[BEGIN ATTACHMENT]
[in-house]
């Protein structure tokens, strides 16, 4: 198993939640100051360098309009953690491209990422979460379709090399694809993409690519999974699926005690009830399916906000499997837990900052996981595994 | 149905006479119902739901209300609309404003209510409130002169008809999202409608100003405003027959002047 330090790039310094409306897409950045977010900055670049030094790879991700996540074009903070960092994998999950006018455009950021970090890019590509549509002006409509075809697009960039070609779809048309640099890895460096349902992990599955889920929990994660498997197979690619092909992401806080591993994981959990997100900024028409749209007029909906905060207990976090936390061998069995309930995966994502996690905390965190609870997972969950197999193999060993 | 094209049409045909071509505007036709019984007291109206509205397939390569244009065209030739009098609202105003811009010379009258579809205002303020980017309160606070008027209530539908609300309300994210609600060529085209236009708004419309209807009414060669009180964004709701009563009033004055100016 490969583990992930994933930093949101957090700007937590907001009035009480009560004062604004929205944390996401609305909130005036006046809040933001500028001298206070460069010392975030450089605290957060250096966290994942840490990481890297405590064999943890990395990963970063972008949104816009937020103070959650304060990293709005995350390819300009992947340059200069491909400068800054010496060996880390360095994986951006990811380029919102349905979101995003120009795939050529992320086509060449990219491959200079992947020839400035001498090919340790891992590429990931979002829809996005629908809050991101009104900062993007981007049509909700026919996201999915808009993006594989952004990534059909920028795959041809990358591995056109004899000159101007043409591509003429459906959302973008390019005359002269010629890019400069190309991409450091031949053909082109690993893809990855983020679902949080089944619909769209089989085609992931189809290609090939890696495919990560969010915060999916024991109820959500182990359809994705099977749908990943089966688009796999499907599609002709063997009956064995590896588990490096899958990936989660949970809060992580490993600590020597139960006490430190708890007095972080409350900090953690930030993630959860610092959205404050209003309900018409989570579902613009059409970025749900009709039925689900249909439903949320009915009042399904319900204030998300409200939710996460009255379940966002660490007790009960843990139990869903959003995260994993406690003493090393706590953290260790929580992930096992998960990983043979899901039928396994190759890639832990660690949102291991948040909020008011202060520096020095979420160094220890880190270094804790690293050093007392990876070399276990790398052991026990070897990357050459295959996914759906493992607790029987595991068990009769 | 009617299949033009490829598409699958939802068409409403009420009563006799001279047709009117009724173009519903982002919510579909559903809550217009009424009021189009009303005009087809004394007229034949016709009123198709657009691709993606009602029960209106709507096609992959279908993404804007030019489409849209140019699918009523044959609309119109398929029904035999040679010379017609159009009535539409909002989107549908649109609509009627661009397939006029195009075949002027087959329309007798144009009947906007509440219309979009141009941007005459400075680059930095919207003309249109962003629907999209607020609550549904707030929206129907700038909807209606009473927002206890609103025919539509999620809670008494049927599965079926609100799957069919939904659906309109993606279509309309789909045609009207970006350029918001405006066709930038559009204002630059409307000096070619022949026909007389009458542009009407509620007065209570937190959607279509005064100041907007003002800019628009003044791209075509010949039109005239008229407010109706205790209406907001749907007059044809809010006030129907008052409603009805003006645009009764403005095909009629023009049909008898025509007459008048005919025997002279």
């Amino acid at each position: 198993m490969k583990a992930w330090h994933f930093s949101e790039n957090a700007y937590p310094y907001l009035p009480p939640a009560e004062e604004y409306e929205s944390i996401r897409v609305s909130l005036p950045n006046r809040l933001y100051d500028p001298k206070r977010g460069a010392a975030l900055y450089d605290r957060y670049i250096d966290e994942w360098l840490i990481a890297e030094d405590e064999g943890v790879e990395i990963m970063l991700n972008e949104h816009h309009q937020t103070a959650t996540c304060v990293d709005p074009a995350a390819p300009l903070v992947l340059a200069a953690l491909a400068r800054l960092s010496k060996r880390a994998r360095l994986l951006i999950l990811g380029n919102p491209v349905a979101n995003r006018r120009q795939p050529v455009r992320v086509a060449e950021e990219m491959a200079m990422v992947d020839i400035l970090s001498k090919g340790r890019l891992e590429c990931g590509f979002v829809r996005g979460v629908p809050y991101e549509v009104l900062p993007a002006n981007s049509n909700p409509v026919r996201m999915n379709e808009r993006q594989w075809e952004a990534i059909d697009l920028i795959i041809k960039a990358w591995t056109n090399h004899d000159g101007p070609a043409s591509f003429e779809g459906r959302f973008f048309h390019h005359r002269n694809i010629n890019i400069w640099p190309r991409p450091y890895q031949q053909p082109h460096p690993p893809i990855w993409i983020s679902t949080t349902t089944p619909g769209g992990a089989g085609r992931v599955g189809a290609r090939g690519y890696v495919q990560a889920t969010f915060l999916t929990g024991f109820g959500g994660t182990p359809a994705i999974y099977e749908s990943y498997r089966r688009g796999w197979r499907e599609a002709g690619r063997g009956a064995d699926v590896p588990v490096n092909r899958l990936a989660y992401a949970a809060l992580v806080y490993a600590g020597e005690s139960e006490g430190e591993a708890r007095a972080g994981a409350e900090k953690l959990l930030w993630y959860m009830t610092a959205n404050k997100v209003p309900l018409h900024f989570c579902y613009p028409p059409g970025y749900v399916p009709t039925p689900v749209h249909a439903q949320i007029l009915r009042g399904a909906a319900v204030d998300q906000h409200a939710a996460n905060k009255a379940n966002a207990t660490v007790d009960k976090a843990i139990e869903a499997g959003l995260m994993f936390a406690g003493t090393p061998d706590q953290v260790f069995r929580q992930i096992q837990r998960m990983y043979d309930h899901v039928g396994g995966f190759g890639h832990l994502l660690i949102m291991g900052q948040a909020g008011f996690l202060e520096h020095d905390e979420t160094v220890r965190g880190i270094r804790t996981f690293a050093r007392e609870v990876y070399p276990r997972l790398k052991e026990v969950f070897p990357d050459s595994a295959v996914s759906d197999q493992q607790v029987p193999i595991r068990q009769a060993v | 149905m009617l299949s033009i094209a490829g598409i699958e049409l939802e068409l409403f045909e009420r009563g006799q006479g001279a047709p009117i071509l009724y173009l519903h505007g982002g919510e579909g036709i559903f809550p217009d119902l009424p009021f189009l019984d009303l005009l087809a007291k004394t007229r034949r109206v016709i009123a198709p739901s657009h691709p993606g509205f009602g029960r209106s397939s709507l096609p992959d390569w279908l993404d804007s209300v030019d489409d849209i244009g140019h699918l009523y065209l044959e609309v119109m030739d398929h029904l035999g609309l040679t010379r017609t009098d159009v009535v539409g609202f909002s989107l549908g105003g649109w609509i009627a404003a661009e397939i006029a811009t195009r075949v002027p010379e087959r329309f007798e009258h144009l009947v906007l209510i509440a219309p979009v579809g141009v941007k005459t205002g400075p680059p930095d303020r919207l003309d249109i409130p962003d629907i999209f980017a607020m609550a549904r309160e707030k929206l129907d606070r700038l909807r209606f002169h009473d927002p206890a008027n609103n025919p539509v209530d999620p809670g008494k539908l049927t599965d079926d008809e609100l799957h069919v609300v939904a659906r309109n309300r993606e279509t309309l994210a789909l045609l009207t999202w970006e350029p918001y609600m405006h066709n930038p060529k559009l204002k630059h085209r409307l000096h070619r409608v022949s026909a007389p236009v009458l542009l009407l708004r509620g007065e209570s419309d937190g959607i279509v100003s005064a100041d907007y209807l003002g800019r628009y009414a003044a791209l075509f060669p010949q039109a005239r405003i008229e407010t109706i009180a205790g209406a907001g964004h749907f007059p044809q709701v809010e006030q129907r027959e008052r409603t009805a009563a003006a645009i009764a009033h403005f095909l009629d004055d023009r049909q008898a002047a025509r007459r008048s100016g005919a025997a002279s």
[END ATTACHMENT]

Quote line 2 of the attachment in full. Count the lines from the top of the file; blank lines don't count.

């Protein structure tokens, strides 16, 4: 198993939640100051360098309009953690491209990422979460379709090399694809993409690519999974699926005690009830399916906000499997837990900052996981595994 | 149905006479119902739901209300609309404003209510409130002169008809999202409608100003405003027959002047 330090790039310094409306897409950045977010900055670049030094790879991700996540074009903070960092994998999950006018455009950021970090890019590509549509002006409509075809697009960039070609779809048309640099890895460096349902992990599955889920929990994660498997197979690619092909992401806080591993994981959990997100900024028409749209007029909906905060207990976090936390061998069995309930995966994502996690905390965190609870997972969950197999193999060993 | 094209049409045909071509505007036709019984007291109206509205397939390569244009065209030739009098609202105003811009010379009258579809205002303020980017309160606070008027209530539908609300309300994210609600060529085209236009708004419309209807009414060669009180964004709701009563009033004055100016 490969583990992930994933930093949101957090700007937590907001009035009480009560004062604004929205944390996401609305909130005036006046809040933001500028001298206070460069010392975030450089605290957060250096966290994942840490990481890297405590064999943890990395990963970063972008949104816009937020103070959650304060990293709005995350390819300009992947340059200069491909400068800054010496060996880390360095994986951006990811380029919102349905979101995003120009795939050529992320086509060449990219491959200079992947020839400035001498090919340790891992590429990931979002829809996005629908809050991101009104900062993007981007049509909700026919996201999915808009993006594989952004990534059909920028795959041809990358591995056109004899000159101007043409591509003429459906959302973008390019005359002269010629890019400069190309991409450091031949053909082109690993893809990855983020679902949080089944619909769209089989085609992931189809290609090939890696495919990560969010915060999916024991109820959500182990359809994705099977749908990943089966688009796999499907599609002709063997009956064995590896588990490096899958990936989660949970809060992580490993600590020597139960006490430190708890007095972080409350900090953690930030993630959860610092959205404050209003309900018409989570579902613009059409970025749900009709039925689900249909439903949320009915009042399904319900204030998300409200939710996460009255379940966002660490007790009960843990139990869903959003995260994993406690003493090393706590953290260790929580992930096992998960990983043979899901039928396994190759890639832990660690949102291991948040909020008011202060520096020095979420160094220890880190270094804790690293050093007392990876070399276990790398052991026990070897990357050459295959996914759906493992607790029987595991068990009769 | 009617299949033009490829598409699958939802068409409403009420009563006799001279047709009117009724173009519903982002919510579909559903809550217009009424009021189009009303005009087809004394007229034949016709009123198709657009691709993606009602029960209106709507096609992959279908993404804007030019489409849209140019699918009523044959609309119109398929029904035999040679010379017609159009009535539409909002989107549908649109609509009627661009397939006029195009075949002027087959329309007798144009009947906007509440219309979009141009941007005459400075680059930095919207003309249109962003629907999209607020609550549904707030929206129907700038909807209606009473927002206890609103025919539509999620809670008494049927599965079926609100799957069919939904659906309109993606279509309309789909045609009207970006350029918001405006066709930038559009204002630059409307000096070619022949026909007389009458542009009407509620007065209570937190959607279509005064100041907007003002800019628009003044791209075509010949039109005239008229407010109706205790209406907001749907007059044809809010006030129907008052409603009805003006645009009764403005095909009629023009049909008898025509007459008048005919025997002279």